Constructive Institute

Dialogue. And listen.

October 10, 2020

And lead.

Ruth Bader Ginsburg “knew the power of example—that if you live your own life according to your principles, others will follow,” writes her former clerk, Ryan Y. Park, Solicitor General of North Carolina.

The Atlantic

My Friend and Boss, Ruth Bader Ginsburg

Constructive journalism is a response to increasing tabloidization, sensationalism and negativity bias of the news media today.
Evan Osnos, staff writer at the New Yorker:

“A big deal in the revival of local news: Nonprofit Mountain State Spotlight

“Mountain Spotlight launched in #WV with local/national support, and some of the best journalists in Appalachia. This is interesting for anyone wondering how to repair our democracy.”

Dialoging.

Dr. David Bohm:

“Dialogue is really aimed at going into the whole thought process and changing the way the thought process occurs collectively. We haven’t really paid much attention to thought as a process. We have engaged in thoughts, but we have only paid attention to the content, not to the process.

It is proposed that a form of free dialogue may well be one of the most effective ways of investigating the crisis which faces society, and indeed the whole of human nature and consciousness today. Moreover, it may turn out that such a form of free exchange of ideas and information is of fundamental relevance for transforming culture and freeing it of destructive misinformation, so that creativity can be liberated.”

Leah Garces:

The first lesson I learned is that we have to become comfortable with being uncomfortable. Only talking to people who agree with us, it’s not going to get us to the solution. We have to be willing to enter other people’s space. Because quite often, the enemy has the power to change the problem that we’re trying to solve.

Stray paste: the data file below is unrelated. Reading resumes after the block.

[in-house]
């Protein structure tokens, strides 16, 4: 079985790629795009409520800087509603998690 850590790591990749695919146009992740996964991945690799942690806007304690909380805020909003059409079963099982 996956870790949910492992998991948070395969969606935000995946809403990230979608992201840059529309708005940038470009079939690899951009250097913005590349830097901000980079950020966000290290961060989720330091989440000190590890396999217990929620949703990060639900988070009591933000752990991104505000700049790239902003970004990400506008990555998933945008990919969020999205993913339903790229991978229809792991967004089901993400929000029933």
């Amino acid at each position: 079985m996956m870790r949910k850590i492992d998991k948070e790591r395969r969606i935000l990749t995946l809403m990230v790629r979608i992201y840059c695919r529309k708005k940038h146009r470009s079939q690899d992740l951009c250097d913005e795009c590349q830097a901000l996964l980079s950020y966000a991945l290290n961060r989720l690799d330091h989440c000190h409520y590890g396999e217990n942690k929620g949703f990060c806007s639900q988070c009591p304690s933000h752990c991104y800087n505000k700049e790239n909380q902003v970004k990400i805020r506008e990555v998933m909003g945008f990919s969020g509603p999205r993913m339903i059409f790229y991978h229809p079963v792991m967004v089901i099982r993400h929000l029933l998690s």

The world’s smallest and biggest problems, they won’t be solved by beating down our enemies but by finding these win-win pathways together. It does require us to let go of that idea of us versus them and realize there’s only one us, all of us, against an unjust system. And it is difficult, and messy, and uncomfortable.

Seth Godin:

The arc and the arch.

They sound similar, but they’re not.

An arc, like an arch, is bent. The strength comes from that bend.

But the arc doesn’t have to be supported at both ends, and the arc is more flexible. The arc can take us to parts unknown, yet it has a trajectory.

An arch, on the other hand, is a solid structure. It’s a bridge that others have already walked over.

Our life is filled with both. We’re trained on arches, encouraged to seek them out.

But an arc, which comes from “arrow,” is the rare ability to take flight and to go further than you or others expected.

HOW TO HAVE A CONVERSATION WITH YOUR POLITICAL OPPONENTS
SANNE BLAUW

This story is from Strangers in Their Own Land by Arlie Hochschild.

‘For this book, the professor emerita of sociology immersed herself in the American political right wing. Over the course of five years, she regularly stayed in ultraconservative “Bayou Country” in Louisiana. She herself comes from lefter than left Berkeley, California. She couldn’t have left her bubble any further behind.

‘When left-wing sociologist Arlie Hochschild went to live in a right-wing stronghold in the American South, she was entering “enemy” territory.

But, by listening to the people there – instead of arguing against them – she distilled a clear picture: right-wing Trump supporters felt like victims of a society that had left them behind.

In an era where debate has descended into a televised shouting match, it’s easy to feel like you’re at war with people who disagree with you.

But Hochschild learned that by laying down our arms and trying to understand, even empathise with, our political opponents, we can learn how to have constructive political conversations.’

You don’t have to agree with political opponents to understand where they’re coming from

‘Having a heart-to-heart conversation with an ideological opponent can feel uncomfortable – unsafe even. But sociologist Arlie Hochschild proves that it pays off. She immersed herself in a conservative stronghold in the Southern United States for five years and wrote a book about it.’

Not everyone agrees with this approach, Hochschild said during a 2016 interview with Ezra Klein. It can feel as though you’re surrendering, laying down your weapons and walking over to the enemy. But, she says:

Whether it’s about corona, climate or benefits, let’s carry out these diplomatic missions more often. That doesn’t mean you have to agree with each other, but at least you’re making a genuine attempt to understand the other person.’


 

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